Welcome to the Star-Tribune’s Energy Journal, a play-by-play of the past week in Wyoming’s world of energy. I’m your energy and natural resources reporter, Camille Erickson. Sign up for the newsletter at trib.com/energyjournal
Last week in numbers
Friday oil prices: West Texas Intermediate (WTI) $58.13, Brent (ICE) $64.40
Friday natural gas: Henry Hub $2.59, Wyoming Pool $2.22, Opal $2.23
Baker Hughes rig count: U.S 886, Wyoming 36
Quote of the week
“If this (attack on Saudi Arabia) is the only thing that ever happens ... there will be some ringing of hands, and it will pass. But if this is just the tip of the iceberg, all bets are off. If there is another drone strike in a week or two – that will really rattle crude markets."
— Chuck Mason, University of Wyoming economics professor studying petroleum and natural gas
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- Coal company Contura Energy announced Wednesday it had reached a tentative deal with out-of-state coal supplier FM Coal to transfer ownership of two idling Wyoming coal mines, the latest development in a bankruptcy case involving Blackjewel.
- A day later, Star-Tribune obtained a letter and term sheet from Aspen Coal and Energy LLC outlining another proposal to purchase the two PRB mines. Campbell County miners continue to await word on a final sale.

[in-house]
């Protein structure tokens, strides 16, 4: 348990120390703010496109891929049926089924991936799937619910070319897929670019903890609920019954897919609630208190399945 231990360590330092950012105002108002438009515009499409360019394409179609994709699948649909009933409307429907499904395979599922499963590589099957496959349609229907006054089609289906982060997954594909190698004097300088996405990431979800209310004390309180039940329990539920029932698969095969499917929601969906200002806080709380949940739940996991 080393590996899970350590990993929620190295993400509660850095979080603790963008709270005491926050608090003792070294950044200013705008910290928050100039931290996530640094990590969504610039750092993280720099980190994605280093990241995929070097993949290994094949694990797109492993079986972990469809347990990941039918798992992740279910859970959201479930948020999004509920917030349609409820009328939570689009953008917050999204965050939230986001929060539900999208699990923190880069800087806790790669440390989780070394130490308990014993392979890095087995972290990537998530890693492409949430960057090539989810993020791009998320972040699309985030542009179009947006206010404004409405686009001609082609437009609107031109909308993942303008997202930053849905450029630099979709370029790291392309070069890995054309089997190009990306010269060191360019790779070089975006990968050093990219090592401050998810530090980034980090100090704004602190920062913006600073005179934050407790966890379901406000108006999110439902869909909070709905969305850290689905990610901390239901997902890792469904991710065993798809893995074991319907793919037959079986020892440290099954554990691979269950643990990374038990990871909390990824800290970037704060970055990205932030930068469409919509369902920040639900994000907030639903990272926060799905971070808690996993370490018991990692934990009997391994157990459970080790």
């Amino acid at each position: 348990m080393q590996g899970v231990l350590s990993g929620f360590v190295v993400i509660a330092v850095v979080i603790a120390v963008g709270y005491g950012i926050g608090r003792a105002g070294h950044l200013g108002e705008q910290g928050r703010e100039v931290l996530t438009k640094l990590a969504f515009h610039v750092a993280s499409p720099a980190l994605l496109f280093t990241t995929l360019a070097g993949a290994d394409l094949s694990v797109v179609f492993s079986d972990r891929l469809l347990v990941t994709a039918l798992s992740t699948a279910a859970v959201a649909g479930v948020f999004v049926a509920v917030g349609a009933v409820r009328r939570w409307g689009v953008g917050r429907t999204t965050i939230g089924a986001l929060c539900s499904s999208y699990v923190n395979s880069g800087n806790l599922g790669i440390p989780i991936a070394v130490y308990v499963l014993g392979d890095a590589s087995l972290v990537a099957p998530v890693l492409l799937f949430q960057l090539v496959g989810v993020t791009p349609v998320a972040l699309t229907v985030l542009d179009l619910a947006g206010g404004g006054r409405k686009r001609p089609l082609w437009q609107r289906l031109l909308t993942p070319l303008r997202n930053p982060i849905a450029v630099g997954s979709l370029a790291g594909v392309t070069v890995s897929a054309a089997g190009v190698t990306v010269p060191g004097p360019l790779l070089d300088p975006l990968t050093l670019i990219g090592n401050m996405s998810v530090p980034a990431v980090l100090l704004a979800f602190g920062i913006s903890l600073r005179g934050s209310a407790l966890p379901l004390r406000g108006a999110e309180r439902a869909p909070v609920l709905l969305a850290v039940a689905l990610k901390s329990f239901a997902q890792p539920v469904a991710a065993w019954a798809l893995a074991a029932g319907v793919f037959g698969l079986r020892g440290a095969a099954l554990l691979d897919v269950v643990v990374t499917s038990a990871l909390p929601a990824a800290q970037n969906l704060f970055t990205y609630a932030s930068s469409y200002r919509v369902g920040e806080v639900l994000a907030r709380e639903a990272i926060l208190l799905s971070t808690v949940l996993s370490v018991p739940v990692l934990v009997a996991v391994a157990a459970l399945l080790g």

- Wyoming Gov. Mark Gordon contacted the Mexican government about possibly using the country’s ports to export the state’s coal to markets overseas, Nick Reynolds reports.
- The Energy Information Administration tempered forecasts for Western coal production as demand for the mineral declines nationwide and market uncertainty persists.
Jackson Hole Mountain Resort will fuel its entire operations on wind power from the Horse Butte Wind Farm in Idaho.
OIL & GAS
- About half of Saudi Arabia’s oil infrastructure was crippled after drone attacks hit a processing plant and oil field on Sept. 14. The attack removed roughly 5.7 million barrels of oil a day from the market. Crude prices soared.
- The third quarter Bureau of Land Management fetched $8.3 million, after selling 175 parcels of land encompassing over 264,000 Wyoming acres.
- The U.S. Government Accountability Office found federal agencies are cleaning up abandoned wells operators leave behind. The Bureau of Land Management should consider increasing bond amounts, the report concluded.
- A research firm predicts the U.S. shale boom will likely peak in 2030 at 14.5 million barrels of oil a day and then loose steam (via Houston Chronicle).
- Royal Dutch Shell PLC joined the Solar Energy Industries Association's board of directors. Are oil executives pivoting to renewables? (via E&E).
A geospatial analysis unveiled Thursday by the Center for Western Priorities, a conservation group, found 1.3 million acres of active leases on Wyoming land sold for $2 or less an acre, often in noncompetitive sales. The parcels often overlap with critical sage grouse habitat and migration corridors.